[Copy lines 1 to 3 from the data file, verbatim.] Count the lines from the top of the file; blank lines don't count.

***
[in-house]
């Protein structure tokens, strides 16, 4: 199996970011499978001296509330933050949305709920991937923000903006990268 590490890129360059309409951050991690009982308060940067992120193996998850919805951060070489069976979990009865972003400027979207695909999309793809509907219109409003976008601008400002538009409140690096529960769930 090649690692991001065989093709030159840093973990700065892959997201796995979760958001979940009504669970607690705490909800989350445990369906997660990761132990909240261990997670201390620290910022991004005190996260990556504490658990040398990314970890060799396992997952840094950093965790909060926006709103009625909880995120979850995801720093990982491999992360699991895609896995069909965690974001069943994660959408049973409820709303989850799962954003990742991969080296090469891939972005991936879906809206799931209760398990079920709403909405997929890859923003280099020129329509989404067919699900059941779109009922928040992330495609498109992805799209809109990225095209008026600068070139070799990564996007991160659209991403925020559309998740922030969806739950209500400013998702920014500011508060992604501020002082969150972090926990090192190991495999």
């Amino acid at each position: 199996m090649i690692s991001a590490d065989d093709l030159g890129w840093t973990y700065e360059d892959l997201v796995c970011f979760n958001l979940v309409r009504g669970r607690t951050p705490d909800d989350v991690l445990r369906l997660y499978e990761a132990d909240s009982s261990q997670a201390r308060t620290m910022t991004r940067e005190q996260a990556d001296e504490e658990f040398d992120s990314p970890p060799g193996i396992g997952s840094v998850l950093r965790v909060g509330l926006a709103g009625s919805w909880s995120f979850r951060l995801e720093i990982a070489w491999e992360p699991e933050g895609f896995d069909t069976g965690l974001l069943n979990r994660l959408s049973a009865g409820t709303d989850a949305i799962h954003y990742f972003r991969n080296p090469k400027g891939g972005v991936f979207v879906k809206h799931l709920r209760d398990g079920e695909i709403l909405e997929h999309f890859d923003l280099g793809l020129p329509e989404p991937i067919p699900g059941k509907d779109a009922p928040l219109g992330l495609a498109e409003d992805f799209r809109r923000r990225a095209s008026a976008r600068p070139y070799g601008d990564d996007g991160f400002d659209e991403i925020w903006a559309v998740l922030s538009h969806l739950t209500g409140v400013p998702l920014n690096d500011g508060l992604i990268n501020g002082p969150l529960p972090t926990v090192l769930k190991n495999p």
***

[in-house]
């Protein structure tokens, strides 16, 4: 199996970011499978001296509330933050949305709920991937923000903006990268 590490890129360059309409951050991690009982308060940067992120193996998850919805951060070489069976979990009865972003400027979207695909999309793809509907219109409003976008601008400002538009409140690096529960769930 090649690692991001065989093709030159840093973990700065892959997201796995979760958001979940009504669970607690705490909800989350445990369906997660990761132990909240261990997670201390620290910022991004005190996260990556504490658990040398990314970890060799396992997952840094950093965790909060926006709103009625909880995120979850995801720093990982491999992360699991895609896995069909965690974001069943994660959408049973409820709303989850799962954003990742991969080296090469891939972005991936879906809206799931209760398990079920709403909405997929890859923003280099020129329509989404067919699900059941779109009922928040992330495609498109992805799209809109990225095209008026600068070139070799990564996007991160659209991403925020559309998740922030969806739950209500400013998702920014500011508060992604501020002082969150972090926990090192190991495999």
């Amino acid at each position: 199996m090649i690692s991001a590490d065989d093709l030159g890129w840093t973990y700065e360059d892959l997201v796995c970011f979760n958001l979940v309409r009504g669970r607690t951050p705490d909800d989350v991690l445990r369906l997660y499978e990761a132990d909240s009982s261990q997670a201390r308060t620290m910022t991004r940067e005190q996260a990556d001296e504490e658990f040398d992120s990314p970890p060799g193996i396992g997952s840094v998850l950093r965790v909060g509330l926006a709103g009625s919805w909880s995120f979850r951060l995801e720093i990982a070489w491999e992360p699991e933050g895609f896995d069909t069976g965690l974001l069943n979990r994660l959408s049973a009865g409820t709303d989850a949305i799962h954003y990742f972003r991969n080296p090469k400027g891939g972005v991936f979207v879906k809206h799931l709920r209760d398990g079920e695909i709403l909405e997929h999309f890859d923003l280099g793809l020129p329509e989404p991937i067919p699900g059941k509907d779109a009922p928040l219109g992330l495609a498109e409003d992805f799209r809109r923000r990225a095209s008026a976008r600068p070139y070799g601008d990564d996007g991160f400002d659209e991403i925020w903006a559309v998740l922030s538009h969806l739950t209500g409140v400013p998702l920014n690096d500011g508060l992604i990268n501020g002082p969150l529960p972090t926990v090192l769930k190991n495999p």